Gospel "Variations" on Psalm 22
By Paul Zilonka, C.P.
Few words of Jesus puzzle Christians as much as his terrifying words from the cross:
My God, my God, why have you abandoned me?
(Matthew 27:46; Mark 15:34). Their ominous tone pervades the presentation of Jesus in the Gospels of Mark and Matthew, which stress that Jesus was abandoned by his closest disciples, betrayed by one who shared his friendship, and surrounded on Calvary by those who mocked him.
People unfamiliar with the Bible are often surprised to discover that this prayer of Jesus is actually the opening words of Psalm 22. The psalm itself, with its disturbing sentiment of distance from God, is one of several dozen laments that enabled the people of Israel to voice their anguish of body, mind and spirit. In the psalm, images of vulnerability mingle with descriptions of inhuman threat: "I am a worm, hardly human...Bulls surround me...lions that rend and roar" (Ps 22:7, 13, 14).
Despite their excruciating cries, the laments are characteristically confident in God's help, no matter how grave the present circumstances. "God has not spurned or disdained the misery of this poor wretch, did not turn away from me, but heard me when I cried out." (Ps 22:25) This balance of honesty about suffering along with persistent faith in a silent God made Psalm 22 influential in the evolution of the Passion Narratives in all four Gospels.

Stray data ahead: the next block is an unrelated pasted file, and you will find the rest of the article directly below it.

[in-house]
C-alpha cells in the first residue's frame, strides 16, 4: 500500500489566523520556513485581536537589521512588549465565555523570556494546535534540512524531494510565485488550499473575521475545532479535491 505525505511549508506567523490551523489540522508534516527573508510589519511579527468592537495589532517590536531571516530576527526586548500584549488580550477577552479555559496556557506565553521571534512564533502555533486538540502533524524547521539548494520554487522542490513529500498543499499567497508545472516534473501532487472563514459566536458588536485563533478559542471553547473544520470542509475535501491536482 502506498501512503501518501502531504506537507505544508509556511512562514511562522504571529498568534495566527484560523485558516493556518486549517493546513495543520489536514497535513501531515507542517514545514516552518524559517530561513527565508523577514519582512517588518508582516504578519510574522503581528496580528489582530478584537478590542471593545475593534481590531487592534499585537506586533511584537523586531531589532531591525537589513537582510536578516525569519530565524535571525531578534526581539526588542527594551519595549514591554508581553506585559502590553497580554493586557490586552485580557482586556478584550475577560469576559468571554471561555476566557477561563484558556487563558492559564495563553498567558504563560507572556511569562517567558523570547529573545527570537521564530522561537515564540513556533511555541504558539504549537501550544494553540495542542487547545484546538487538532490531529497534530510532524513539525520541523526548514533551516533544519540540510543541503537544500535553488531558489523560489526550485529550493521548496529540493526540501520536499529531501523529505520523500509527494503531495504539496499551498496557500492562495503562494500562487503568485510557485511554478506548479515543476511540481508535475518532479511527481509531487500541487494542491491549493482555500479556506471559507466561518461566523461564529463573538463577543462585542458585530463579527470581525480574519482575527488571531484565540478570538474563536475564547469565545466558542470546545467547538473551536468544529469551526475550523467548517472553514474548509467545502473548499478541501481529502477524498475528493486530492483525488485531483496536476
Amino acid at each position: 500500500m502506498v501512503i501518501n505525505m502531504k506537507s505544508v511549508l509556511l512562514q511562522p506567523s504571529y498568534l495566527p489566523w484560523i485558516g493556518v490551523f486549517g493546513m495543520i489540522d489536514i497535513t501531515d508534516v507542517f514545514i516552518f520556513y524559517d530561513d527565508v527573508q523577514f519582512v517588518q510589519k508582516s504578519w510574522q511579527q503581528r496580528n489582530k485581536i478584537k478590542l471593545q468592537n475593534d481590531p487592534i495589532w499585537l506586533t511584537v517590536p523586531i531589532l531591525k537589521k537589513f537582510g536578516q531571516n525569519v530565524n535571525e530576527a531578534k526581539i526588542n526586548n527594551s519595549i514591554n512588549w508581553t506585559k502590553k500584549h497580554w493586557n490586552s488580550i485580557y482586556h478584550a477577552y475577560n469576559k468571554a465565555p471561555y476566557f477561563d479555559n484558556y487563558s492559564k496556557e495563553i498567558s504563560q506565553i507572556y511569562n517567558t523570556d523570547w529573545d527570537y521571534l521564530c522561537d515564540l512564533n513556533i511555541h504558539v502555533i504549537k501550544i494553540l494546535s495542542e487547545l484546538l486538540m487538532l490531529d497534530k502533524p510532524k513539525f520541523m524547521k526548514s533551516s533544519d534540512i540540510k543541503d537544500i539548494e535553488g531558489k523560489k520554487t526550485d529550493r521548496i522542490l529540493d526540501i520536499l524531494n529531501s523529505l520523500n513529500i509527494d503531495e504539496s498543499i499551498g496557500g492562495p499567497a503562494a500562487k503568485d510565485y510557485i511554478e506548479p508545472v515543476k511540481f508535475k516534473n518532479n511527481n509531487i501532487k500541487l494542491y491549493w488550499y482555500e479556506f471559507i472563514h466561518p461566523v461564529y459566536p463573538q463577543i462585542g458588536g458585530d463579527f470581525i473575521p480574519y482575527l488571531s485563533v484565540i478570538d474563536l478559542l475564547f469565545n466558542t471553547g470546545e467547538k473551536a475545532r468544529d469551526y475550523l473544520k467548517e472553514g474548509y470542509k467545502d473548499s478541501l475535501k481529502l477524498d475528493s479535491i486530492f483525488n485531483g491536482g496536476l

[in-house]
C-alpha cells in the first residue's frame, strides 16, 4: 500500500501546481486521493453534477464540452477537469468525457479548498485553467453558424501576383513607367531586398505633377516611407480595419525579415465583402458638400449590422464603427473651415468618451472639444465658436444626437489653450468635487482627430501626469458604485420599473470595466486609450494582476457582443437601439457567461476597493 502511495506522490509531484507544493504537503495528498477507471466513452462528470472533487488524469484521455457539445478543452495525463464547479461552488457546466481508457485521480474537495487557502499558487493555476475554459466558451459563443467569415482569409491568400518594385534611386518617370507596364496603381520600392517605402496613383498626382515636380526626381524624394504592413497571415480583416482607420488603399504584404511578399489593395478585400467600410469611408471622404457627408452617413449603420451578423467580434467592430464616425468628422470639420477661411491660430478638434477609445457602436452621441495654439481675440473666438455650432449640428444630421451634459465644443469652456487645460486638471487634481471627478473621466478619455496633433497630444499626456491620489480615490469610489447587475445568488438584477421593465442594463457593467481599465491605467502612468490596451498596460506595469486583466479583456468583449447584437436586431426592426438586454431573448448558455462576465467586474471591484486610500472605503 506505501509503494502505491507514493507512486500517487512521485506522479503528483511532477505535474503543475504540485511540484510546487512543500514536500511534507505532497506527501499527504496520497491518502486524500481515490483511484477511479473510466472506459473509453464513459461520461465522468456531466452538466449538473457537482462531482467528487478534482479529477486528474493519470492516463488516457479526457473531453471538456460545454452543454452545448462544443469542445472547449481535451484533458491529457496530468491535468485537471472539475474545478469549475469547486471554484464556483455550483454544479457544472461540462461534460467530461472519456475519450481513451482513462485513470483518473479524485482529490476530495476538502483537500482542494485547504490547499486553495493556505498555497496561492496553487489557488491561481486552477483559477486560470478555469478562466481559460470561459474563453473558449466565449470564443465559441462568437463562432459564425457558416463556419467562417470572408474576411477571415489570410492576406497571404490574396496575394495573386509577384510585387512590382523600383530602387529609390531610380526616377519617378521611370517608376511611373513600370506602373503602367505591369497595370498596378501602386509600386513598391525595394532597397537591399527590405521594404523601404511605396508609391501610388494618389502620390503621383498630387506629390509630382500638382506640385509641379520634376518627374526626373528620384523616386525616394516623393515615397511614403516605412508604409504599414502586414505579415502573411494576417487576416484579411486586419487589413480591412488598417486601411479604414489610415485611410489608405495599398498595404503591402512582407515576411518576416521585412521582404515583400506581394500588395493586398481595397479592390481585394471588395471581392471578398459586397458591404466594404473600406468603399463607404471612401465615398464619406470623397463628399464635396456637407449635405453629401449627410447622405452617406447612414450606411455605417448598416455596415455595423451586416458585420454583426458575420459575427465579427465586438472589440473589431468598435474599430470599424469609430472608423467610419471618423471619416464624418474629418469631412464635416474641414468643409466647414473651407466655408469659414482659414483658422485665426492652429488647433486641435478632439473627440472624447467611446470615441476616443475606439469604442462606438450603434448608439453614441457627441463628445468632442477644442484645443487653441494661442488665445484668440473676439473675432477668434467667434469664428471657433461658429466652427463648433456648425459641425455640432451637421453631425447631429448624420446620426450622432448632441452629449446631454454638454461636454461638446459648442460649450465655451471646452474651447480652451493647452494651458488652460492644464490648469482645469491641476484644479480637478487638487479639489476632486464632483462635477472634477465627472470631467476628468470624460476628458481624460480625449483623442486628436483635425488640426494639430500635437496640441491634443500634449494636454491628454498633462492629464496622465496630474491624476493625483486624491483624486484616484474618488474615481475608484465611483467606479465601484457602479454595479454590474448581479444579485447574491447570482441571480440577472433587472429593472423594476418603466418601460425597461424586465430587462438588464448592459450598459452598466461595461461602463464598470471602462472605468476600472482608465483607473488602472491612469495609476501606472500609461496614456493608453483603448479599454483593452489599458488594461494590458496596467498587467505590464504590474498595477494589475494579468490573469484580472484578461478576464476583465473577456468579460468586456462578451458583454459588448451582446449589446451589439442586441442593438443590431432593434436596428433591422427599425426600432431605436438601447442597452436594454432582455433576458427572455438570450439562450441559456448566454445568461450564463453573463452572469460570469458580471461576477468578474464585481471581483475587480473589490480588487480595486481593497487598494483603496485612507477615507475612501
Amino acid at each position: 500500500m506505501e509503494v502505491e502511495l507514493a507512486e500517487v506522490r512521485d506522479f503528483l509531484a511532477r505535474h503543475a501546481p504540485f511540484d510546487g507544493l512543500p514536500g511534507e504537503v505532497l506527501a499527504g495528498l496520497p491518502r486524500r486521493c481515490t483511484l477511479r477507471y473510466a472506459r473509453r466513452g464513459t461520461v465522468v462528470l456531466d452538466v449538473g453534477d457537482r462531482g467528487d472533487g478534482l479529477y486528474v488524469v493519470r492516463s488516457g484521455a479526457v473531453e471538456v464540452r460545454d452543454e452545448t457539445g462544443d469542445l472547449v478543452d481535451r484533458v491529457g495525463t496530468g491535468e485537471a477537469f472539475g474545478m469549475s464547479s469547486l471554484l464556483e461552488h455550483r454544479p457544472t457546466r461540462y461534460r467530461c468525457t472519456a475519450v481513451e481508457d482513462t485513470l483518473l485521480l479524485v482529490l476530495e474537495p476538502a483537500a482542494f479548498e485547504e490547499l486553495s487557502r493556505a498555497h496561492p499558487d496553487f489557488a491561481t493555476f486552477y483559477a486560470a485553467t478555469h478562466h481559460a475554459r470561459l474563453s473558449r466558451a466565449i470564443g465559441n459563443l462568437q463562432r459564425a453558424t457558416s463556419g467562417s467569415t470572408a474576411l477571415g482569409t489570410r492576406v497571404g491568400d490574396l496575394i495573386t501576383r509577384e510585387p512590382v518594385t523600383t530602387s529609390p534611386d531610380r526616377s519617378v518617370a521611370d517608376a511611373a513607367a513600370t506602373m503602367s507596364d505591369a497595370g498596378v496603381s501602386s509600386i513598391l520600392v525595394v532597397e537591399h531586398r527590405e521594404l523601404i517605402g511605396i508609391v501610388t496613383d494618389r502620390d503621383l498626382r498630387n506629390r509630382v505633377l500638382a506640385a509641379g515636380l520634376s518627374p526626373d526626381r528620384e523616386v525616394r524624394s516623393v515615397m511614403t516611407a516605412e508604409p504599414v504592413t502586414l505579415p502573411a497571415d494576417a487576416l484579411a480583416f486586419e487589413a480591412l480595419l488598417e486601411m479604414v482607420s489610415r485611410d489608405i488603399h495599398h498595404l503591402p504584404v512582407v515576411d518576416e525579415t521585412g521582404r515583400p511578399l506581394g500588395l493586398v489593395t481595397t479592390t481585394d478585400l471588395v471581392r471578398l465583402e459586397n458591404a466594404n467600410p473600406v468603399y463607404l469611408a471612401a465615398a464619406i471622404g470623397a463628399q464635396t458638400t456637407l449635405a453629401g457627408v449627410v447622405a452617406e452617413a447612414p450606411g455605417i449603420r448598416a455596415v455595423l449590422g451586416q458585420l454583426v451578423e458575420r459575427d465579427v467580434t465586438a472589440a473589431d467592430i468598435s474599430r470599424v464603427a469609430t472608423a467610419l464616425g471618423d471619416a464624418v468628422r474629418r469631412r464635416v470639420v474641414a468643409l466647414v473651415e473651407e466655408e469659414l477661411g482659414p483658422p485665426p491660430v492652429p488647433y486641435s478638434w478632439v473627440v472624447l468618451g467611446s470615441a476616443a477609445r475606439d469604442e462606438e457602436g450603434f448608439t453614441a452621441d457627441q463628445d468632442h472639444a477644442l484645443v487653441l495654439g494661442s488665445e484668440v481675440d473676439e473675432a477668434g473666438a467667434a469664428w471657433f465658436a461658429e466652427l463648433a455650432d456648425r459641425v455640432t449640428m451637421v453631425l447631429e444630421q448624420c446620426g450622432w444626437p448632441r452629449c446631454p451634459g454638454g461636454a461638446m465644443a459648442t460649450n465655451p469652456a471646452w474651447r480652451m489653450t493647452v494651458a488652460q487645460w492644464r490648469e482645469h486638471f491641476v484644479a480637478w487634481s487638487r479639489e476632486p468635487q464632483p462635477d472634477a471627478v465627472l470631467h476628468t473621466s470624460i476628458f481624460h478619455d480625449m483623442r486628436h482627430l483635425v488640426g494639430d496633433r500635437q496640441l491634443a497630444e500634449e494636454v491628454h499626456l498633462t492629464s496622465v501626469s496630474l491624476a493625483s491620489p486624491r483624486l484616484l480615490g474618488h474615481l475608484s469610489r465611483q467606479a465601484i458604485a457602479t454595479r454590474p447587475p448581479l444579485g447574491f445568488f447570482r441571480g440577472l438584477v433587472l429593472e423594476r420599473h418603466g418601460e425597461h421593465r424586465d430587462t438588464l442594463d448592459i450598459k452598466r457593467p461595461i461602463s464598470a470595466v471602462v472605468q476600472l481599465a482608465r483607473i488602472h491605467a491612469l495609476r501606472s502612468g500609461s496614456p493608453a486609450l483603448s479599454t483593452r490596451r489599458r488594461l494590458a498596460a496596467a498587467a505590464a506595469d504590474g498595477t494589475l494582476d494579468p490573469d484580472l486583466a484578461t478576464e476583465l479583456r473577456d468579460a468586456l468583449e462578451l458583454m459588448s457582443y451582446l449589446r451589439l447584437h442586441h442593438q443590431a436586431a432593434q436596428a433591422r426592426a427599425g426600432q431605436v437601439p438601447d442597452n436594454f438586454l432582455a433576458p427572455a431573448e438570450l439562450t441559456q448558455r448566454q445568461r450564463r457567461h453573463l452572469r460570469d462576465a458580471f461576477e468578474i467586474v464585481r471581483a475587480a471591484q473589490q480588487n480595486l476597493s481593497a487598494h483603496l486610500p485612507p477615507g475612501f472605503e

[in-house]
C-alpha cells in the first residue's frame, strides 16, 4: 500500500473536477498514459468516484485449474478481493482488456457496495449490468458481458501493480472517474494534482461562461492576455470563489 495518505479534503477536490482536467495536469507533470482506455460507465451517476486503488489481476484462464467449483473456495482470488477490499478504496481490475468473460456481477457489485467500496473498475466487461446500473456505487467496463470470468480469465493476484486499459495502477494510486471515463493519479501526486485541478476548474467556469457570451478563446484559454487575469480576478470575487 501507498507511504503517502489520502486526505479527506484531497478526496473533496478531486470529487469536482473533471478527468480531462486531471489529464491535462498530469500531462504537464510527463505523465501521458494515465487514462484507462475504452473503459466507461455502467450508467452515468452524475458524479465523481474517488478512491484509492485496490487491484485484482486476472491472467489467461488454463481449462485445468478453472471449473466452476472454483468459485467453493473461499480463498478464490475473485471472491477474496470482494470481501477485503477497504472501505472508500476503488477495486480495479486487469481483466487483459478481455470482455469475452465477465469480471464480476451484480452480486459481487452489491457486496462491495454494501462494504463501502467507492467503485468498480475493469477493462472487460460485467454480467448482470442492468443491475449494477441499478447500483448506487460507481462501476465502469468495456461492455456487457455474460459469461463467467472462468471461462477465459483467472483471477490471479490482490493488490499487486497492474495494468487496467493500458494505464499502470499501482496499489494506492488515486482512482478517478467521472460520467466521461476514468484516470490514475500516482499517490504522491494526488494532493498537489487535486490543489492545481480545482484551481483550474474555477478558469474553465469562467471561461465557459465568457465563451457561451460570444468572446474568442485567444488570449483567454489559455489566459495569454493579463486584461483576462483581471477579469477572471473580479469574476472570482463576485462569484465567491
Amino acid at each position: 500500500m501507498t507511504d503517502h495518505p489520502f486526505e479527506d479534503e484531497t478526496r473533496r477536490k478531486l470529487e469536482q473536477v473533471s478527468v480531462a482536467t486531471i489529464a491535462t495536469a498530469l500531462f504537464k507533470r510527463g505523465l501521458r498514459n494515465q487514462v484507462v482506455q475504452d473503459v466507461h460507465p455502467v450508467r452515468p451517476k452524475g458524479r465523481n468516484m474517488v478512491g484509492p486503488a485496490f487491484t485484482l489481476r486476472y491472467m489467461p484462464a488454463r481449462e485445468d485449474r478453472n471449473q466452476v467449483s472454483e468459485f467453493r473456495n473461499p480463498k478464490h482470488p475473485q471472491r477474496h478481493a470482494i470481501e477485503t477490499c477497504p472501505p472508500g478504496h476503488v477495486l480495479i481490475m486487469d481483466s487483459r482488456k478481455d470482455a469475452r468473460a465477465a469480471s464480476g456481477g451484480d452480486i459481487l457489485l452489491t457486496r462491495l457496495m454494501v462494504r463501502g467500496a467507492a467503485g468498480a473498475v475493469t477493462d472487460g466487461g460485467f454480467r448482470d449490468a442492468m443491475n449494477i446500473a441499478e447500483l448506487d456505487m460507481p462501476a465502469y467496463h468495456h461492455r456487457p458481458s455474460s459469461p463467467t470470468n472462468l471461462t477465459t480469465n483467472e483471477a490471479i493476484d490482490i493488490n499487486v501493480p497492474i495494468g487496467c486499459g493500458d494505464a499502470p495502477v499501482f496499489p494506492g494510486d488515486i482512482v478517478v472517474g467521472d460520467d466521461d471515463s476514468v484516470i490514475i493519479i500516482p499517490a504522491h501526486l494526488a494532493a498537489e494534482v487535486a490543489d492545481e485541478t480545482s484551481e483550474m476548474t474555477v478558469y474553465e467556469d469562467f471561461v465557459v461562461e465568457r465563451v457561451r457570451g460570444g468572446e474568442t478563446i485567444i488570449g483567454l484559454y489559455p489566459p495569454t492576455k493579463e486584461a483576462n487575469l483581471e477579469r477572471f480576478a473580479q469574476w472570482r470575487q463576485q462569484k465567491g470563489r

Old themes made new
An example from classical music may help us appreciate what role Psalm 22 played in the composition of the Passion Narratives. Classical musicians often compose new arrangements of well-known musical themes. The new musical piece -- the genre is called "variations" -- includes the original brief theme in some way, but allows the composer wide latitude in reinterpretation of the mood, speed and overall style of the original musical statement. This gesture reveals both esteem for the original composer, and the creative imagination and ingenuity of the imitator.
Indeed, it is quite an art for the avid listener to detect the original theme in its new context. For example, Beethoven in a piano concerto celebrated a theme of Paisiello in six different ways, leading the listener on a merry chase as the original theme jumps from the right hand to the left hand or moves beneath the surface of many other notes, only occasionally becoming audible in all its pristine clarity.